Food Stamp Eligibility Requirements

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The Food Stamp program, which was renamed as the Supplemental Nutrition Assistance Program (SNAP) in 2008, provides needy families with a means to meet their nutritional needs. The program is run by individual states, but the minimum eligibility requirements are set by the federal government. Individual states might extend the program to include more households.

Basic Eligibility Requirements

  • In order to be eligible to receive SNAP benefits, you must be a U.S. citizen and a resident of the state in which you apply for the benefits. Legal Immigrants may also apply for the benefits if they have been living in the country for at least five years or are receiving disability-related assistance. Generally, children under 18 years of age may get SNAP benefits, regardless of entry date, as long as they are legal immigrants.

Resource Requirements

  • In order to be eligible, a household must not have countable resources in excess of $2,000, or $3,000 if at least one household member is above 60 years of age or disabled. Countable resources include bank accounts and investments but do not include your house. Vehicles may be counted as a resource depending on your state of residence.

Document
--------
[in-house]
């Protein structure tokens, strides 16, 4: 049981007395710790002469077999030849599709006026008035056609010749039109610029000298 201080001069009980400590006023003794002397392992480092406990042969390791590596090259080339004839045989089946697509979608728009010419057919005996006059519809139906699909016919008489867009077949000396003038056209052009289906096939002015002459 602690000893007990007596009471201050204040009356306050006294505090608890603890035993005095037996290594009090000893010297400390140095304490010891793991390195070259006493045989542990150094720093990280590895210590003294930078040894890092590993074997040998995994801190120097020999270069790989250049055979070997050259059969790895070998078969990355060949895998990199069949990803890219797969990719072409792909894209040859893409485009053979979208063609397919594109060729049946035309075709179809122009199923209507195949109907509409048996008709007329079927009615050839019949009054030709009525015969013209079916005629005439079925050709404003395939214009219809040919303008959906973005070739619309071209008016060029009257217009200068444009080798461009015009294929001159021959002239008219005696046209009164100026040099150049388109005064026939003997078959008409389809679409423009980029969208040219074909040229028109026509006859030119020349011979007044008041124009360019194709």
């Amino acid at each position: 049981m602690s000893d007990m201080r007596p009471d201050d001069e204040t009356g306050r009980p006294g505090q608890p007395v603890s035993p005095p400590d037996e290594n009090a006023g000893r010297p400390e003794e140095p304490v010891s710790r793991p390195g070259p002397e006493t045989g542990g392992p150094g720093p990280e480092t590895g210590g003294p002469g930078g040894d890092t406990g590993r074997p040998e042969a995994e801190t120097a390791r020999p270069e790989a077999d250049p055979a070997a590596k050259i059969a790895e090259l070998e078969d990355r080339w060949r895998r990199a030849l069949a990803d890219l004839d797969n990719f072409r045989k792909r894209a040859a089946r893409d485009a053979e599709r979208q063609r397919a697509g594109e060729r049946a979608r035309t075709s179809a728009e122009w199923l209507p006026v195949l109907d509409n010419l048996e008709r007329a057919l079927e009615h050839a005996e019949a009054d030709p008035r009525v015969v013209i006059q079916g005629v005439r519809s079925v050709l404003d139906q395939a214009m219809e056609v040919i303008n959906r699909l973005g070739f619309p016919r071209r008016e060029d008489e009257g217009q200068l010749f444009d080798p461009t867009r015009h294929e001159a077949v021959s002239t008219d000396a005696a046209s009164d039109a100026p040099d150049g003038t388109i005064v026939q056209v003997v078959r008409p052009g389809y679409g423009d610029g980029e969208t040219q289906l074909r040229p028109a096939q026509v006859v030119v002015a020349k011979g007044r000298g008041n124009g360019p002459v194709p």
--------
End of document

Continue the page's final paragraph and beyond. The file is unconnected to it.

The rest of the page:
Income Requirements

  • A household must meet the income test in order to be eligible for Food Stamp benefits. In order to be eligible, the gross household income of a family must be below 130 percent of the federal poverty level (FPL). The FPL depends on the family size. As of 2011, for a family of four, your monthly gross income must be below $2,389 in order to be eligible for SNAP benefits. Alaska and Hawaii have higher income limits.

Getting SNAP Benefits

  • Applications for SNAP benefits are handled at the local office; if you believe you are eligible to receive the benefits, you must contact your local SNAP office. In some states, you may be able to apply online. The amount of benefits awarded to you depends upon your net income. In recent years, the paper-based food stamps have been replaced with a card, which is credited with your benefits amount each month and may be used in grocery stores to buy basic food items.

References

  • Photo Credit Jupiterimages/Photos.com/Getty Images
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